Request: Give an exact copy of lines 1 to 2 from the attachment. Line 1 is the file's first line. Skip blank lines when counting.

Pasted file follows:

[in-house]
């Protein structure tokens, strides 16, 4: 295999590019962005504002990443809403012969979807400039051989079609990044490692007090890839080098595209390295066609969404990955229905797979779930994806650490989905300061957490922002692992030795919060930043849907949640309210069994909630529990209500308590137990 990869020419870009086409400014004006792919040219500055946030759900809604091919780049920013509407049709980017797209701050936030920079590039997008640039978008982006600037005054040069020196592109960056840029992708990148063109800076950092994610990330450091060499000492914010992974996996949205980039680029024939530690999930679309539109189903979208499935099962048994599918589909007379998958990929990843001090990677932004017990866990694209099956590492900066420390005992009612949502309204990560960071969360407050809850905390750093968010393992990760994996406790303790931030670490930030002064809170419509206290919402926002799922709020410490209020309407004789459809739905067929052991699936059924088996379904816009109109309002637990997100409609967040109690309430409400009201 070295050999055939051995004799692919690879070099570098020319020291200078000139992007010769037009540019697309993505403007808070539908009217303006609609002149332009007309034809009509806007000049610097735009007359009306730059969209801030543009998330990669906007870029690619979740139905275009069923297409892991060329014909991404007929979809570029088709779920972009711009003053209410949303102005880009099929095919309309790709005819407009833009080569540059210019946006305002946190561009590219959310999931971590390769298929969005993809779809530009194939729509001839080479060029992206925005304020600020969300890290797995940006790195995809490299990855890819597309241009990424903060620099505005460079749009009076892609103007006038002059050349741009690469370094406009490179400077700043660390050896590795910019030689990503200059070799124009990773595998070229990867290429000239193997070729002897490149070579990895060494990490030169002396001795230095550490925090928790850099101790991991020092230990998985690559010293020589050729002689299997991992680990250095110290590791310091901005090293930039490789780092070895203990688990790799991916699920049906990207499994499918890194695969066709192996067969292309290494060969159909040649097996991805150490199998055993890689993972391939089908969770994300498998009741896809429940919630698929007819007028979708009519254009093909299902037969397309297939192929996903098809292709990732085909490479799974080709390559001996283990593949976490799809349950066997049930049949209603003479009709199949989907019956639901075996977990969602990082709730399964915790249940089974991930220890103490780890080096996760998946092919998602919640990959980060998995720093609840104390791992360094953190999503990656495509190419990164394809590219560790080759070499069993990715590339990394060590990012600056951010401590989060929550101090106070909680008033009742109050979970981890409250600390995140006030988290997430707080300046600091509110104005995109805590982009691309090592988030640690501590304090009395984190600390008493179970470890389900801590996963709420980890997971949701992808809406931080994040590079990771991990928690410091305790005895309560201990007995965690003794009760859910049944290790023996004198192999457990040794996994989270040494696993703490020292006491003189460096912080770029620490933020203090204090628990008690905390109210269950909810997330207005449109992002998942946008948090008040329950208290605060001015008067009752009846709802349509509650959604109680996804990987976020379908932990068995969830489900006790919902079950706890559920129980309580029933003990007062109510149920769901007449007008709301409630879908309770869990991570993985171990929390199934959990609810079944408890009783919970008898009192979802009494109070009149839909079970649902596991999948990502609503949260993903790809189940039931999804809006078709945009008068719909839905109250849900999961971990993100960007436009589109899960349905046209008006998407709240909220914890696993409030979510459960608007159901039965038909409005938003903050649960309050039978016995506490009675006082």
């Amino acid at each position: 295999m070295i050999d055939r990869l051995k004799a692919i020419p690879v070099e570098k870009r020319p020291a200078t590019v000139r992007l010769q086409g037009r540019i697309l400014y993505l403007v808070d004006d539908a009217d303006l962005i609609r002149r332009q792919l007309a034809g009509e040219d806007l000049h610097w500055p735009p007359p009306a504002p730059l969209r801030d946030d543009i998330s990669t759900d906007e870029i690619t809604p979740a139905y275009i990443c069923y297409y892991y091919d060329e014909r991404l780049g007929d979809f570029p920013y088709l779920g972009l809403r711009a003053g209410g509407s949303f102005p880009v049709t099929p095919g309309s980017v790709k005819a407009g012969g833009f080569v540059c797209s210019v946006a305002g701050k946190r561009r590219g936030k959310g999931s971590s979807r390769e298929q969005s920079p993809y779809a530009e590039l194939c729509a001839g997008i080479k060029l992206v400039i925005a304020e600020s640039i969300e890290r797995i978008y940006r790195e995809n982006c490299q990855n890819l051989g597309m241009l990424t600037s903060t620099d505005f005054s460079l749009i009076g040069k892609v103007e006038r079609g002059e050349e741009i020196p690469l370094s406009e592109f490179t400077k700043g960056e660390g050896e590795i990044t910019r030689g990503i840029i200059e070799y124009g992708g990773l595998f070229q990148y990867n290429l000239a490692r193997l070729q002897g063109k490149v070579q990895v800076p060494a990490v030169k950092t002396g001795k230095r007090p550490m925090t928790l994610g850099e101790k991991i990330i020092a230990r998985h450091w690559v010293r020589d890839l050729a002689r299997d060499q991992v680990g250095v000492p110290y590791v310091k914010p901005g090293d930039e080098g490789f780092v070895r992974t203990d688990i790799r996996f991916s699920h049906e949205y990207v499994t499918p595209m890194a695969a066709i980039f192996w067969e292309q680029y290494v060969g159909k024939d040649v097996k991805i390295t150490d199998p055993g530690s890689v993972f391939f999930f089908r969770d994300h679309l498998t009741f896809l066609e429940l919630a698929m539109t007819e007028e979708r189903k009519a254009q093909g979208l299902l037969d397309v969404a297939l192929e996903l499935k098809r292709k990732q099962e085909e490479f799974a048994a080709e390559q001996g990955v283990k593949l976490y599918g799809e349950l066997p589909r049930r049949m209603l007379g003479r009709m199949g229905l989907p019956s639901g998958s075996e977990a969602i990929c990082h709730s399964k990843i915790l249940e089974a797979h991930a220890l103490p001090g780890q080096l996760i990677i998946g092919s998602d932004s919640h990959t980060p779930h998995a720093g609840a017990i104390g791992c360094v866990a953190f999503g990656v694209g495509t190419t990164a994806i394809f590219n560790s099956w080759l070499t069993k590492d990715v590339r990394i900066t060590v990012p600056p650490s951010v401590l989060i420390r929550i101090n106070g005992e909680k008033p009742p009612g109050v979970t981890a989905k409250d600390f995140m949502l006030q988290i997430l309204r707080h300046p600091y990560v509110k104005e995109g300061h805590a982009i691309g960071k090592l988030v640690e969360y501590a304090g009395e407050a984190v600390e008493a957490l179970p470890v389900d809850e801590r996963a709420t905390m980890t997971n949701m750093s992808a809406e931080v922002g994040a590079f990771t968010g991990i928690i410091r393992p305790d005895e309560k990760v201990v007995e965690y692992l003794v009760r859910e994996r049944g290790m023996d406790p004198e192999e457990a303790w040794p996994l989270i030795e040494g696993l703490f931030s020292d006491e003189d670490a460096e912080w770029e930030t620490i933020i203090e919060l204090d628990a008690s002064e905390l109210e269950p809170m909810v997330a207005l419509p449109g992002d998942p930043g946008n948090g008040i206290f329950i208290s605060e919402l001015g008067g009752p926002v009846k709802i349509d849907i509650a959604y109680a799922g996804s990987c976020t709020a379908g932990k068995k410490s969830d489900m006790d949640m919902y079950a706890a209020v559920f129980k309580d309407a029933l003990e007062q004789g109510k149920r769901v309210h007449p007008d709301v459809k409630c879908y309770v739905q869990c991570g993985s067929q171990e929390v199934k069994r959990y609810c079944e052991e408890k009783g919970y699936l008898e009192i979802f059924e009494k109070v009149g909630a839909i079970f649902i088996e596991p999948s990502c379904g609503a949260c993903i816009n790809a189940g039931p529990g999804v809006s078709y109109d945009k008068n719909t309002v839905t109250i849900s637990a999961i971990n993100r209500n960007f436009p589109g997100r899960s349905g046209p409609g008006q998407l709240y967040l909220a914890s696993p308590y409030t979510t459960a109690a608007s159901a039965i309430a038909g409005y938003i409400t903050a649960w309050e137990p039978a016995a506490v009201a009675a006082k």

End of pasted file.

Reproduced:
[in-house]
């Protein structure tokens, strides 16, 4: 295999590019962005504002990443809403012969979807400039051989079609990044490692007090890839080098595209390295066609969404990955229905797979779930994806650490989905300061957490922002692992030795919060930043849907949640309210069994909630529990209500308590137990 990869020419870009086409400014004006792919040219500055946030759900809604091919780049920013509407049709980017797209701050936030920079590039997008640039978008982006600037005054040069020196592109960056840029992708990148063109800076950092994610990330450091060499000492914010992974996996949205980039680029024939530690999930679309539109189903979208499935099962048994599918589909007379998958990929990843001090990677932004017990866990694209099956590492900066420390005992009612949502309204990560960071969360407050809850905390750093968010393992990760994996406790303790931030670490930030002064809170419509206290919402926002799922709020410490209020309407004789459809739905067929052991699936059924088996379904816009109109309002637990997100409609967040109690309430409400009201 070295050999055939051995004799692919690879070099570098020319020291200078000139992007010769037009540019697309993505403007808070539908009217303006609609002149332009007309034809009509806007000049610097735009007359009306730059969209801030543009998330990669906007870029690619979740139905275009069923297409892991060329014909991404007929979809570029088709779920972009711009003053209410949303102005880009099929095919309309790709005819407009833009080569540059210019946006305002946190561009590219959310999931971590390769298929969005993809779809530009194939729509001839080479060029992206925005304020600020969300890290797995940006790195995809490299990855890819597309241009990424903060620099505005460079749009009076892609103007006038002059050349741009690469370094406009490179400077700043660390050896590795910019030689990503200059070799124009990773595998070229990867290429000239193997070729002897490149070579990895060494990490030169002396001795230095550490925090928790850099101790991991020092230990998985690559010293020589050729002689299997991992680990250095110290590791310091901005090293930039490789780092070895203990688990790799991916699920049906990207499994499918890194695969066709192996067969292309290494060969159909040649097996991805150490199998055993890689993972391939089908969770994300498998009741896809429940919630698929007819007028979708009519254009093909299902037969397309297939192929996903098809292709990732085909490479799974080709390559001996283990593949976490799809349950066997049930049949209603003479009709199949989907019956639901075996977990969602990082709730399964915790249940089974991930220890103490780890080096996760998946092919998602919640990959980060998995720093609840104390791992360094953190999503990656495509190419990164394809590219560790080759070499069993990715590339990394060590990012600056951010401590989060929550101090106070909680008033009742109050979970981890409250600390995140006030988290997430707080300046600091509110104005995109805590982009691309090592988030640690501590304090009395984190600390008493179970470890389900801590996963709420980890997971949701992808809406931080994040590079990771991990928690410091305790005895309560201990007995965690003794009760859910049944290790023996004198192999457990040794996994989270040494696993703490020292006491003189460096912080770029620490933020203090204090628990008690905390109210269950909810997330207005449109992002998942946008948090008040329950208290605060001015008067009752009846709802349509509650959604109680996804990987976020379908932990068995969830489900006790919902079950706890559920129980309580029933003990007062109510149920769901007449007008709301409630879908309770869990991570993985171990929390199934959990609810079944408890009783919970008898009192979802009494109070009149839909079970649902596991999948990502609503949260993903790809189940039931999804809006078709945009008068719909839905109250849900999961971990993100960007436009589109899960349905046209008006998407709240909220914890696993409030979510459960608007159901039965038909409005938003903050649960309050039978016995506490009675006082």